Friday, May 10, 2013

FFWD ~ Coupetade-French-Toast Pudding

Coupetade…French Toast Pudding
This weeks recipe took me back many years, to the summer we hosted a French Exchange student.  His name was Stefan, and he was with us for the entire summer.  I had asked for a girl, because my daughter was a sophomore in high school at the time.  There were more boys than girls that summer, and we were asked if we would consider hosting a boy. Why not?
We picked Stefan up at a predetermined facility on the New Jersey Turnpike.  He was an awkwardly handsome young man of 15, whose formal english was quite good, however being bombarded with fast talking Americans, was something that was probably overwhelming and difficult for him.  Initially Stefan was quite stoic, nothing like the loud family he was spending the summer with. Eventually he began to relax and enjoy our family. We were determined to give him a taste of American life, hoping in the end he would look back at his American summer with fond memories.

That summer was filled with many fun things.  Every weekend we would find something very American to do.  Trips to NYC, lunch at the Hard Rock Cafe (where he told me French parents would never want to eat), the Statue of Liberty, a Rodeo, a Fourth of July fireworks show complete with a Doo Wop group singing wonderful 50’s and 60’s music. And what’s more american than a baseball game at Yankee Stadium.  We ate lots of Pizza, and had many barbecues where hamburgers were a huge hit!  During this time, two of my daughters friends from Long Island were also visiting with us for a few weeks.  My house was wonderfully chaotic, filled with plenty of laughter and loud music! They all entertained each other and, by the end of his visit, he had really loosened up and bonded with us.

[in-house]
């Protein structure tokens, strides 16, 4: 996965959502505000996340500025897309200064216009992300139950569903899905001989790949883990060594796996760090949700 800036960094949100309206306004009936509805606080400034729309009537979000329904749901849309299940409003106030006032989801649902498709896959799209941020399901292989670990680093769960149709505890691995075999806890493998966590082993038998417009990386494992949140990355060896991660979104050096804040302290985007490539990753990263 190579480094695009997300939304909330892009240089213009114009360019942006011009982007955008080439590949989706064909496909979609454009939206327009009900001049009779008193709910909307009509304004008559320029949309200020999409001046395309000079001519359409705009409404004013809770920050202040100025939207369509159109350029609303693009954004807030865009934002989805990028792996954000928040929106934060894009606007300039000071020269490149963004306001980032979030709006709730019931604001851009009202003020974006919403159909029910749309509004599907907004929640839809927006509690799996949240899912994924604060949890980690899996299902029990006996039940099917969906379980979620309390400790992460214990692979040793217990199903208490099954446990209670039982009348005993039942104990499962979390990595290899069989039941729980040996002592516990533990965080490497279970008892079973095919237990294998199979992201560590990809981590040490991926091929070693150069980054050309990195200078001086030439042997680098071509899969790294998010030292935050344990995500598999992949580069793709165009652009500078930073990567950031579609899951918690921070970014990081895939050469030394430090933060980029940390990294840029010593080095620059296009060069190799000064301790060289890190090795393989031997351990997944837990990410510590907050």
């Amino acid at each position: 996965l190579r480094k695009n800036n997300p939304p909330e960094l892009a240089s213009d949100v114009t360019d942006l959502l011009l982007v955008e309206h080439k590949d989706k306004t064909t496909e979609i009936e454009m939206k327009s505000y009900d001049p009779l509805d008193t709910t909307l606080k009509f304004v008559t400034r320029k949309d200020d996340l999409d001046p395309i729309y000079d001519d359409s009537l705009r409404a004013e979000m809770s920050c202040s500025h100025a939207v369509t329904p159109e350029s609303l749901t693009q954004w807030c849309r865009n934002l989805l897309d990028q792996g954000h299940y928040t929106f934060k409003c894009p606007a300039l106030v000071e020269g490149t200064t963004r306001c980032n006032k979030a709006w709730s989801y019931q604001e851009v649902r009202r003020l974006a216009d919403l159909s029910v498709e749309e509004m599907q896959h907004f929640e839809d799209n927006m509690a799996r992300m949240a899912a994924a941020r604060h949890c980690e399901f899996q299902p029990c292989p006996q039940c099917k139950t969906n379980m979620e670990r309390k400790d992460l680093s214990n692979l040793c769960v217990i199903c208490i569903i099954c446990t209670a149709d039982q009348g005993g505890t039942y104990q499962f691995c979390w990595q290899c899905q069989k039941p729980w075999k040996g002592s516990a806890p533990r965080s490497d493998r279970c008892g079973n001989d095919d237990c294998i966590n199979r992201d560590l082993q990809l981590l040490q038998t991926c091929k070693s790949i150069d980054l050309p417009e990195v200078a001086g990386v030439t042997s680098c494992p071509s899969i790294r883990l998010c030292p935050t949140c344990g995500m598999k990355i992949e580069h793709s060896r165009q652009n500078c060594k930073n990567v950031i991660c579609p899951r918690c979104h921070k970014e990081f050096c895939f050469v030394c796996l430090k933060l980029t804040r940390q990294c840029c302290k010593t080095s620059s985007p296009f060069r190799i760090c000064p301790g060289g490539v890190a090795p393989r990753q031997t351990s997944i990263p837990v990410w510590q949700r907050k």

All too soon, the time  came when he would be going back to France.  Stefan asked if he could make a French treat for us.  He came prepared with a hand written recipe from his mother. The recipe was for Cherry Clafoutis.  It was the first time I had ever had this wonderful custardy dessert.  He told us that in France, they would eat this dish as a light supper.
We were all sad to see the summer come to an end, and say au revoir to Stefan.  We corresponded for awhile and then lost track of each other.  I often wonder about him, and if he ever thinks of his American summer. 




So back to French Fridays!  Although this recipe was for a French Toast pudding, it was the custard that brought back memories of the our summer with Stefan and his Clafoutis. This was an easy, delicious recipe. Bread pudding is a favorite, in our house, for dessert. This just seemed more like a breakfast casserole.  The next time I make it, I would probably choose to serve it for brunch or breakfast as opposed to dessert.
The recipe called for sliced brioche or challah.  You then make an egg batter with eggs, sugar and milk.  Dip each piece of bread into the batter and fry as for french toast.  Cut each slice of bread into triangles and line a 13 x 9 inch pan.  I made only half the recipe, so I used a 9 inch square pan.